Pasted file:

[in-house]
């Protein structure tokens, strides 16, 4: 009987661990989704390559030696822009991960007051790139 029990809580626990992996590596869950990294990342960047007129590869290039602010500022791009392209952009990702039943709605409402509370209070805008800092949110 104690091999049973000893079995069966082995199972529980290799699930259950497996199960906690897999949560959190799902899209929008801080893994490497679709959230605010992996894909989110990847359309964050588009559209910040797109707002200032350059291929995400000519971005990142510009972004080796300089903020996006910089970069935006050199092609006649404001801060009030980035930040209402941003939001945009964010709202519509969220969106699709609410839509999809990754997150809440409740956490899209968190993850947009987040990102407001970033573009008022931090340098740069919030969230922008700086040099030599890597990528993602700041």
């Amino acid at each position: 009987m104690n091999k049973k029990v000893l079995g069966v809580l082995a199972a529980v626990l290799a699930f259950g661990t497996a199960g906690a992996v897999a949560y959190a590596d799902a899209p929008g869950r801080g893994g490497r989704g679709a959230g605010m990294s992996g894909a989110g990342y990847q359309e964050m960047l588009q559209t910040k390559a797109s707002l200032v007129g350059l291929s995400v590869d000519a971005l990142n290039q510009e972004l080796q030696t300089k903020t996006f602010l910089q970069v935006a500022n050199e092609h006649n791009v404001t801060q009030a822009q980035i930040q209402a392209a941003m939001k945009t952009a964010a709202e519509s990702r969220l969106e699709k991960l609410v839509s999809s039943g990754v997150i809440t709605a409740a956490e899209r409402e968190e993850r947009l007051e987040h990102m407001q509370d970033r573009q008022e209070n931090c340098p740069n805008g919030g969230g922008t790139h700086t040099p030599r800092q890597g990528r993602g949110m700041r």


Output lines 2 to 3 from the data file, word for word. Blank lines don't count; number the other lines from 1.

């Protein structure tokens, strides 16, 4: 009987661990989704390559030696822009991960007051790139 029990809580626990992996590596869950990294990342960047007129590869290039602010500022791009392209952009990702039943709605409402509370209070805008800092949110 104690091999049973000893079995069966082995199972529980290799699930259950497996199960906690897999949560959190799902899209929008801080893994490497679709959230605010992996894909989110990847359309964050588009559209910040797109707002200032350059291929995400000519971005990142510009972004080796300089903020996006910089970069935006050199092609006649404001801060009030980035930040209402941003939001945009964010709202519509969220969106699709609410839509999809990754997150809440409740956490899209968190993850947009987040990102407001970033573009008022931090340098740069919030969230922008700086040099030599890597990528993602700041």
């Amino acid at each position: 009987m104690n091999k049973k029990v000893l079995g069966v809580l082995a199972a529980v626990l290799a699930f259950g661990t497996a199960g906690a992996v897999a949560y959190a590596d799902a899209p929008g869950r801080g893994g490497r989704g679709a959230g605010m990294s992996g894909a989110g990342y990847q359309e964050m960047l588009q559209t910040k390559a797109s707002l200032v007129g350059l291929s995400v590869d000519a971005l990142n290039q510009e972004l080796q030696t300089k903020t996006f602010l910089q970069v935006a500022n050199e092609h006649n791009v404001t801060q009030a822009q980035i930040q209402a392209a941003m939001k945009t952009a964010a709202e519509s990702r969220l969106e699709k991960l609410v839509s999809s039943g990754v997150i809440t709605a409740a956490e899209r409402e968190e993850r947009l007051e987040h990102m407001q509370d970033r573009q008022e209070n931090c340098p740069n805008g919030g969230g922008t790139h700086t040099p030599r800092q890597g990528r993602g949110m700041r």